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Association between education and quality of diabetes care in Switzerland

Authors Flatz A, Casillas A, Stringhini S, Zuercher E, Burnand B, Peytremann-Bridevaux I

Received 6 November 2014

Accepted for publication 15 December 2014

Published 25 February 2015 Volume 2015:8 Pages 87—92

DOI https://doi.org/10.2147/IJGM.S77139

Checked for plagiarism Yes

Review by Single-blind

Peer reviewer comments 3

Editor who approved publication: Dr Scott Fraser


Aline Flatz, Alejandra Casillas, Silvia Stringhini, Emilie Zuercher, Bernard Burnand, Isabelle Peytremann-Bridevaux

Institute of Social and Preventive Medicine, Lausanne University Hospital, Lausanne, Switzerland

Purpose: Low socioeconomic status is associated with higher prevalence of diabetes, worse outcomes, and worse quality of care. We explored the relationship between education, as a measure of socioeconomic status, and quality of care in the Swiss context.
Patients and methods: Data were drawn from a population-based survey of 519 adults with diabetes during fall 2011 and summer 2012 in a canton of Switzerland. We assessed patients and diabetes characteristics. Eleven indicators of quality of care were considered (six of process and five of outcomes of care). After bivariate analyses, regression analyses adjusted for age, sex, and diabetic complications were performed to assess the relationship between education and quality of care.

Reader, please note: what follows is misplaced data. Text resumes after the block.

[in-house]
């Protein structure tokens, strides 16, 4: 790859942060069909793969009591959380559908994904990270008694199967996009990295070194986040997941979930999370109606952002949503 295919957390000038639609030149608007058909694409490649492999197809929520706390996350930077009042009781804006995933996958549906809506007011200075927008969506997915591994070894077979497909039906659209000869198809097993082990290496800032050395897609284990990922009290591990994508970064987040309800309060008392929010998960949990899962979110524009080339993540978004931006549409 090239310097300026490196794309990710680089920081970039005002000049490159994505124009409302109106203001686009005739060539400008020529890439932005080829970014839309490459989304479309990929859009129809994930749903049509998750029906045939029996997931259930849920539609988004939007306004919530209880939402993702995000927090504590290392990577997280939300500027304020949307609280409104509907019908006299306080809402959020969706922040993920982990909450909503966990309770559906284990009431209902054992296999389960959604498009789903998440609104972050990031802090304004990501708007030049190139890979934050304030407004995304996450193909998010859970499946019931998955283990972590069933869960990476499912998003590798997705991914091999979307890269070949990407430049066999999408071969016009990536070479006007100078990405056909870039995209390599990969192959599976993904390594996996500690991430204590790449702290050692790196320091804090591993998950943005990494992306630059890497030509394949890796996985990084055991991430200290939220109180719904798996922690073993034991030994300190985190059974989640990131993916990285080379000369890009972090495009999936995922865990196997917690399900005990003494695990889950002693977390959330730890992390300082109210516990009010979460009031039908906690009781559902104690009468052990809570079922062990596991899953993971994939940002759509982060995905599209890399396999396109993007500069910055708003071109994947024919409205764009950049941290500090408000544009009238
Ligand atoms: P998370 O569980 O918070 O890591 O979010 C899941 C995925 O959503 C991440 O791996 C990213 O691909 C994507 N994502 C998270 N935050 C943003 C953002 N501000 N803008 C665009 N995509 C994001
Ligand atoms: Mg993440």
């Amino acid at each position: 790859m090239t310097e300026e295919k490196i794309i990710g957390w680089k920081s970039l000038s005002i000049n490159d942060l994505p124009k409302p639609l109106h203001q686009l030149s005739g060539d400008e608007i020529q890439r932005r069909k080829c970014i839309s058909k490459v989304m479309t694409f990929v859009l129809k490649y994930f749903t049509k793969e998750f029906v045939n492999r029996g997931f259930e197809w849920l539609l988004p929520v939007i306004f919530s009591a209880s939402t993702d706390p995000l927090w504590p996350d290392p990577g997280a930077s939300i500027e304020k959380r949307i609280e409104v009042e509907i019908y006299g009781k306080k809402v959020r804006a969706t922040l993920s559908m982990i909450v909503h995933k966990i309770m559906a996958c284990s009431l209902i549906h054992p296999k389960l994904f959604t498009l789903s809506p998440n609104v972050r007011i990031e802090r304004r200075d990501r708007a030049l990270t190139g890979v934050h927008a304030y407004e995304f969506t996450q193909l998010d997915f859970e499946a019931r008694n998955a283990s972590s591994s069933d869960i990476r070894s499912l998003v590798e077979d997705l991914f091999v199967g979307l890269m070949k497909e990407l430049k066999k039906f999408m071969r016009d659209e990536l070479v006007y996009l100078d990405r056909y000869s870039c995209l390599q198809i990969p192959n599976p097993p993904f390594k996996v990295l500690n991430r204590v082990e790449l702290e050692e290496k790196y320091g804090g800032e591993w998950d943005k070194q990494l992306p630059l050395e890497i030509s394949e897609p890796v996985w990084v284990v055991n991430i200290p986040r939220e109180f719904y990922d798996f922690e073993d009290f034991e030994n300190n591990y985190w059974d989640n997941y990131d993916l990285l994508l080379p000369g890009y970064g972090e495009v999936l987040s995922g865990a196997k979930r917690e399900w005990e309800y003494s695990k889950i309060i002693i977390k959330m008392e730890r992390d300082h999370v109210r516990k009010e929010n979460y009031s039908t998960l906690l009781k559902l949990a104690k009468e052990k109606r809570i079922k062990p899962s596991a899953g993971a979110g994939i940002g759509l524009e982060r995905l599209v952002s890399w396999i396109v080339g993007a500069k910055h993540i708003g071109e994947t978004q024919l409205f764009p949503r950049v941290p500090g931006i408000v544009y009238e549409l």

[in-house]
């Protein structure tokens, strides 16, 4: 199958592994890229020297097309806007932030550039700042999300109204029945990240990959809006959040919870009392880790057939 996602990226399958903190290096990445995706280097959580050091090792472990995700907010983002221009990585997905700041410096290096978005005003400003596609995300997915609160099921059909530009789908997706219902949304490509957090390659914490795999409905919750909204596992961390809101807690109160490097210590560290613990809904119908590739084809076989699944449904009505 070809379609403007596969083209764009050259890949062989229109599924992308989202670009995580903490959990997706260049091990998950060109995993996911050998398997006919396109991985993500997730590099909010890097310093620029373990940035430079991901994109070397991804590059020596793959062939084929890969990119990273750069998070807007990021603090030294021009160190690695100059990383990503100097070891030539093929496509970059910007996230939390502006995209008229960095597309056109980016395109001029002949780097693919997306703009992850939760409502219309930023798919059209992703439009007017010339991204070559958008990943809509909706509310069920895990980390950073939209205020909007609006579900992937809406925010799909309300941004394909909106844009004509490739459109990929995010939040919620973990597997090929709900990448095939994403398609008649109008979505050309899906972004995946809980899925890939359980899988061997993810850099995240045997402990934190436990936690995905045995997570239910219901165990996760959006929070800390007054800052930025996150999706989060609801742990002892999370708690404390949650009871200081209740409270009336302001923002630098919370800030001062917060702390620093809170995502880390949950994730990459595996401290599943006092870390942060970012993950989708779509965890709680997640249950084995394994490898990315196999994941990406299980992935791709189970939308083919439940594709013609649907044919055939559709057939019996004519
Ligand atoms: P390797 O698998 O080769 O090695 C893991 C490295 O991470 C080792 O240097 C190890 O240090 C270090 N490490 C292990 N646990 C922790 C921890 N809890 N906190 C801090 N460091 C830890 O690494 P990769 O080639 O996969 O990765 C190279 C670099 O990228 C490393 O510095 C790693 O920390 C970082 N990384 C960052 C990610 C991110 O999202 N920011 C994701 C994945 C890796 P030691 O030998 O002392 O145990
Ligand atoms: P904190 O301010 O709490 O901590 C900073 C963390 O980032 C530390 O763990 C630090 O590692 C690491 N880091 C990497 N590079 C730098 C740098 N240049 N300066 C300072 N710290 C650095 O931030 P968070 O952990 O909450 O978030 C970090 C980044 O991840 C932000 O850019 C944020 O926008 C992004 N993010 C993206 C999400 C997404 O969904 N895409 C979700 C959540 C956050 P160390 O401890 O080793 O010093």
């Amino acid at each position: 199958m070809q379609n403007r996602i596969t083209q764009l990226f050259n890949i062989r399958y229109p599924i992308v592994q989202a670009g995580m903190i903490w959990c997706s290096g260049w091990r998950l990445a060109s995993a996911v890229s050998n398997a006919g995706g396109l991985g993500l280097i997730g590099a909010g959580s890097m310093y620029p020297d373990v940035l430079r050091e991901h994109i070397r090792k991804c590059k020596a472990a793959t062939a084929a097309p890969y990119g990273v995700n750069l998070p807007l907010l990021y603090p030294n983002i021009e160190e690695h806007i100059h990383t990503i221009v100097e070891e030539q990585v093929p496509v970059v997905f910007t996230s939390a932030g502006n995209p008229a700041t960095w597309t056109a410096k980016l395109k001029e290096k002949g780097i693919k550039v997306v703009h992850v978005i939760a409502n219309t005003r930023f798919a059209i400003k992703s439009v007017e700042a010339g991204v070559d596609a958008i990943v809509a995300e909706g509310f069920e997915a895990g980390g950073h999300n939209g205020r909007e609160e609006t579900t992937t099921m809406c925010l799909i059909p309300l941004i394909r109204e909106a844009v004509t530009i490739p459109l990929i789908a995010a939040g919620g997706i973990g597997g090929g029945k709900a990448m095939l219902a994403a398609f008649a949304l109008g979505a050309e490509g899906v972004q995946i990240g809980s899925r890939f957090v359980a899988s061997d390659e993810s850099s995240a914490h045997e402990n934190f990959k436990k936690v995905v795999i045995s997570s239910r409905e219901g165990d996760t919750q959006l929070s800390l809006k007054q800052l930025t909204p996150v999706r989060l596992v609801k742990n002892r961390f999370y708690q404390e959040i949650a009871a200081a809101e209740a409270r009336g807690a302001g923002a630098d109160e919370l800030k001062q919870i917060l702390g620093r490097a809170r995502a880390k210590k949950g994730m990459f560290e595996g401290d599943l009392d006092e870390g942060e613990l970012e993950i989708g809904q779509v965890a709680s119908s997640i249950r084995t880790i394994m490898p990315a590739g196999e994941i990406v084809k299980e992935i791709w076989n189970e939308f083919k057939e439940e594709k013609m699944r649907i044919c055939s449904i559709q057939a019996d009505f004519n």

Results: Of 11 quality-of-care indicators, three were significantly associated with education: funduscopy (patients with tertiary versus primary education were more likely to get the exam: odds ratio, 1.8; 95% confidence interval [CI], 1.004–3.3) and two indicators of health-related quality of life (patients with tertiary versus primary education reported better health-related quality of life: Audit of Diabetes-Dependent Quality of Life: β=0.6 [95% CI, 0.2–0.97]; SF-12 mean physical component summary score: β=3.6 [95% CI, 0.9–6.4]).
Conclusion: Our results suggest the presence of educational inequalities in quality of diabetes care. These findings may help health professionals focus on individuals with increased needs to decrease health inequalities.

Keywords: primary care, education, quality of care, diabetes

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